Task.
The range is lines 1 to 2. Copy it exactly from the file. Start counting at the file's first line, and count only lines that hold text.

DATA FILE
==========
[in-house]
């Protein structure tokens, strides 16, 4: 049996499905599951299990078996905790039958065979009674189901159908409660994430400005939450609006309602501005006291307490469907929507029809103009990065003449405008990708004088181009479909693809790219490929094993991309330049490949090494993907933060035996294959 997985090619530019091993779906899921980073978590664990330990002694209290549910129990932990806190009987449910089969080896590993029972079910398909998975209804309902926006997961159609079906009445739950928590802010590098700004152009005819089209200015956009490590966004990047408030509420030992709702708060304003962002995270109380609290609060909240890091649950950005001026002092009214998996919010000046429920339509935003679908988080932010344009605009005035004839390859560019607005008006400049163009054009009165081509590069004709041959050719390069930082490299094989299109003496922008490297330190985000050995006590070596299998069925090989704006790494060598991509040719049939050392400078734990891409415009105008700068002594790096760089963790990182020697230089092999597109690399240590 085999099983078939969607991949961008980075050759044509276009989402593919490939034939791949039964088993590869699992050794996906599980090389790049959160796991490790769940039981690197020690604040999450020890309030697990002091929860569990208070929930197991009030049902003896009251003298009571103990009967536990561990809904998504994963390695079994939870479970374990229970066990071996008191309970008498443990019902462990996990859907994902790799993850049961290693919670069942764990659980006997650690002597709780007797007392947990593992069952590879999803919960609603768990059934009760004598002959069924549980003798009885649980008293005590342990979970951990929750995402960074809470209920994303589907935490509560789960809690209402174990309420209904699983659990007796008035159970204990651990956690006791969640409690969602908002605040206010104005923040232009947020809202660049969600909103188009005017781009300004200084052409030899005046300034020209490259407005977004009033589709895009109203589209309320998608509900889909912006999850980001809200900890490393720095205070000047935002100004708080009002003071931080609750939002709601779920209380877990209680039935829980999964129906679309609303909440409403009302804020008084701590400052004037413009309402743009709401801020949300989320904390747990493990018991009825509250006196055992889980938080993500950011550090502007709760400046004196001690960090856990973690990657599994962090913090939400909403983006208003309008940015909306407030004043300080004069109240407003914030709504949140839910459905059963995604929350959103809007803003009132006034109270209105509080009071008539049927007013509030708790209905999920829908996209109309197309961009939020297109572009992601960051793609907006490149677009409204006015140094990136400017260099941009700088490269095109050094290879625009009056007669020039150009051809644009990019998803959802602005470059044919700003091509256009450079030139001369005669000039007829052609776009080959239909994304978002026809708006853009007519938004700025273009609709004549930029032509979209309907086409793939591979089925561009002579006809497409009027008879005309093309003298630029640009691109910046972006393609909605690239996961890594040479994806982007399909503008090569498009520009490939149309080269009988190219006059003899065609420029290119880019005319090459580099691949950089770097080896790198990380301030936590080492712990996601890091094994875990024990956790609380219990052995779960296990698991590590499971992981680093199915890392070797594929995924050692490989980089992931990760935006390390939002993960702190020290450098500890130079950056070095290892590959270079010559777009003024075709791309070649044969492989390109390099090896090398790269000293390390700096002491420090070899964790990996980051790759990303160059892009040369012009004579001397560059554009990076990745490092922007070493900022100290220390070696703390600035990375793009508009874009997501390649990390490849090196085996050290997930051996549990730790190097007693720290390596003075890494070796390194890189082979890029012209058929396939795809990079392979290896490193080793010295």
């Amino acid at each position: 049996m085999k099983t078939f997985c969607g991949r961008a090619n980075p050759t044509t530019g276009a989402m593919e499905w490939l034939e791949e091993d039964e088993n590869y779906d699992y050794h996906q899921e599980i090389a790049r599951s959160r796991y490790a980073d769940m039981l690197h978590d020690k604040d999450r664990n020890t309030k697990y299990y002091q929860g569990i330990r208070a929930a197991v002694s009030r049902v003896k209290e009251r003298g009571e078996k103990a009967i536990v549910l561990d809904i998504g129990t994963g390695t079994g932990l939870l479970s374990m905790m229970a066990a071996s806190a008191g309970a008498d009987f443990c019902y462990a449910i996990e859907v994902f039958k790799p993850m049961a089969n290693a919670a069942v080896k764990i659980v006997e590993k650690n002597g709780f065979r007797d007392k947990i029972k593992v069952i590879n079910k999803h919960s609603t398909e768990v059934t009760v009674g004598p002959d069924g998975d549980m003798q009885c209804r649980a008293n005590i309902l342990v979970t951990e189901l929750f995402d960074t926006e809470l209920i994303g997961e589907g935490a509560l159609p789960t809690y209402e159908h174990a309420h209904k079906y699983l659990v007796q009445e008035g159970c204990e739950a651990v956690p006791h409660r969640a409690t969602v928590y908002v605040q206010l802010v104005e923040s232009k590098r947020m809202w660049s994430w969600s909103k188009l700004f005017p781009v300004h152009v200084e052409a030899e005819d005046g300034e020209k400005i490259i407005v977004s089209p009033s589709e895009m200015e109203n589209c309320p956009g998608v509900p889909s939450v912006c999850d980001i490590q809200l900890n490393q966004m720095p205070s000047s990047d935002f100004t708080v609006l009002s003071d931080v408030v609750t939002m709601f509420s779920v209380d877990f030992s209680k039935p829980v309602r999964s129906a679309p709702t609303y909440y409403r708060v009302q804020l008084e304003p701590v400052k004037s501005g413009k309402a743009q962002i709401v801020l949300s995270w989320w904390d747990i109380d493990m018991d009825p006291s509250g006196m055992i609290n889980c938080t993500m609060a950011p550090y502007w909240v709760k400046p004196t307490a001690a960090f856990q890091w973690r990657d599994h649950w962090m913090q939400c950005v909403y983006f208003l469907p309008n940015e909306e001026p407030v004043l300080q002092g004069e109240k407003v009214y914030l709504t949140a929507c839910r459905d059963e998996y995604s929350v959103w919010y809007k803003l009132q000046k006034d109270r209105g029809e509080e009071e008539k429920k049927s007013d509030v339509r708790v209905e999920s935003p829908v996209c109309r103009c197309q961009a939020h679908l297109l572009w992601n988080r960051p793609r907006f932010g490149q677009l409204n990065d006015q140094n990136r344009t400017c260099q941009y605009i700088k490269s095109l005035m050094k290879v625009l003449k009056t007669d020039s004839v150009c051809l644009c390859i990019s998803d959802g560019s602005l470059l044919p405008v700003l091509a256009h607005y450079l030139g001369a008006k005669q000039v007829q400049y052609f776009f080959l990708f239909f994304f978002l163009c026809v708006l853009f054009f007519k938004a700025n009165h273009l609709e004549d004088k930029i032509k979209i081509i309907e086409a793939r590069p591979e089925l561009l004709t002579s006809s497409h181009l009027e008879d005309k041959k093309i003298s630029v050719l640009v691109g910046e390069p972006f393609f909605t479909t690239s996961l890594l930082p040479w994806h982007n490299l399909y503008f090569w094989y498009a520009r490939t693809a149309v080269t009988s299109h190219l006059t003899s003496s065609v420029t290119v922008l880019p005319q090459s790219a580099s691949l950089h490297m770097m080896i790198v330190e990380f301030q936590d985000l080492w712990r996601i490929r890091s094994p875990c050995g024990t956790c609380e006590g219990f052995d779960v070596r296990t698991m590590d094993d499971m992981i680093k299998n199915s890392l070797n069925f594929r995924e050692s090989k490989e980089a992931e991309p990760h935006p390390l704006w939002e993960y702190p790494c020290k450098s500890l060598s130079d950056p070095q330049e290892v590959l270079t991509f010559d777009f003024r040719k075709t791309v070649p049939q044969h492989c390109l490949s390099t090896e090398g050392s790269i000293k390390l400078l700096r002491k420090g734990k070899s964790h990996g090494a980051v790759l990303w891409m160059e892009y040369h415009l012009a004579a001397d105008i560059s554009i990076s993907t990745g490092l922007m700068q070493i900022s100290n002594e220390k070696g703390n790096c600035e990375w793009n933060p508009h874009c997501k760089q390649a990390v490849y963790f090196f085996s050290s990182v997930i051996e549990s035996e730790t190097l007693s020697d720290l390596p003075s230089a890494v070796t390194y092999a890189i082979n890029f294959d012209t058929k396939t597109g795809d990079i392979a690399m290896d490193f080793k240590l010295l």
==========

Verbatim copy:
[in-house]
């Protein structure tokens, strides 16, 4: 049996499905599951299990078996905790039958065979009674189901159908409660994430400005939450609006309602501005006291307490469907929507029809103009990065003449405008990708004088181009479909693809790219490929094993991309330049490949090494993907933060035996294959 997985090619530019091993779906899921980073978590664990330990002694209290549910129990932990806190009987449910089969080896590993029972079910398909998975209804309902926006997961159609079906009445739950928590802010590098700004152009005819089209200015956009490590966004990047408030509420030992709702708060304003962002995270109380609290609060909240890091649950950005001026002092009214998996919010000046429920339509935003679908988080932010344009605009005035004839390859560019607005008006400049163009054009009165081509590069004709041959050719390069930082490299094989299109003496922008490297330190985000050995006590070596299998069925090989704006790494060598991509040719049939050392400078734990891409415009105008700068002594790096760089963790990182020697230089092999597109690399240590 085999099983078939969607991949961008980075050759044509276009989402593919490939034939791949039964088993590869699992050794996906599980090389790049959160796991490790769940039981690197020690604040999450020890309030697990002091929860569990208070929930197991009030049902003896009251003298009571103990009967536990561990809904998504994963390695079994939870479970374990229970066990071996008191309970008498443990019902462990996990859907994902790799993850049961290693919670069942764990659980006997650690002597709780007797007392947990593992069952590879999803919960609603768990059934009760004598002959069924549980003798009885649980008293005590342990979970951990929750995402960074809470209920994303589907935490509560789960809690209402174990309420209904699983659990007796008035159970204990651990956690006791969640409690969602908002605040206010104005923040232009947020809202660049969600909103188009005017781009300004200084052409030899005046300034020209490259407005977004009033589709895009109203589209309320998608509900889909912006999850980001809200900890490393720095205070000047935002100004708080009002003071931080609750939002709601779920209380877990209680039935829980999964129906679309609303909440409403009302804020008084701590400052004037413009309402743009709401801020949300989320904390747990493990018991009825509250006196055992889980938080993500950011550090502007709760400046004196001690960090856990973690990657599994962090913090939400909403983006208003309008940015909306407030004043300080004069109240407003914030709504949140839910459905059963995604929350959103809007803003009132006034109270209105509080009071008539049927007013509030708790209905999920829908996209109309197309961009939020297109572009992601960051793609907006490149677009409204006015140094990136400017260099941009700088490269095109050094290879625009009056007669020039150009051809644009990019998803959802602005470059044919700003091509256009450079030139001369005669000039007829052609776009080959239909994304978002026809708006853009007519938004700025273009609709004549930029032509979209309907086409793939591979089925561009002579006809497409009027008879005309093309003298630029640009691109910046972006393609909605690239996961890594040479994806982007399909503008090569498009520009490939149309080269009988190219006059003899065609420029290119880019005319090459580099691949950089770097080896790198990380301030936590080492712990996601890091094994875990024990956790609380219990052995779960296990698991590590499971992981680093199915890392070797594929995924050692490989980089992931990760935006390390939002993960702190020290450098500890130079950056070095290892590959270079010559777009003024075709791309070649044969492989390109390099090896090398790269000293390390700096002491420090070899964790990996980051790759990303160059892009040369012009004579001397560059554009990076990745490092922007070493900022100290220390070696703390600035990375793009508009874009997501390649990390490849090196085996050290997930051996549990730790190097007693720290390596003075890494070796390194890189082979890029012209058929396939795809990079392979290896490193080793010295």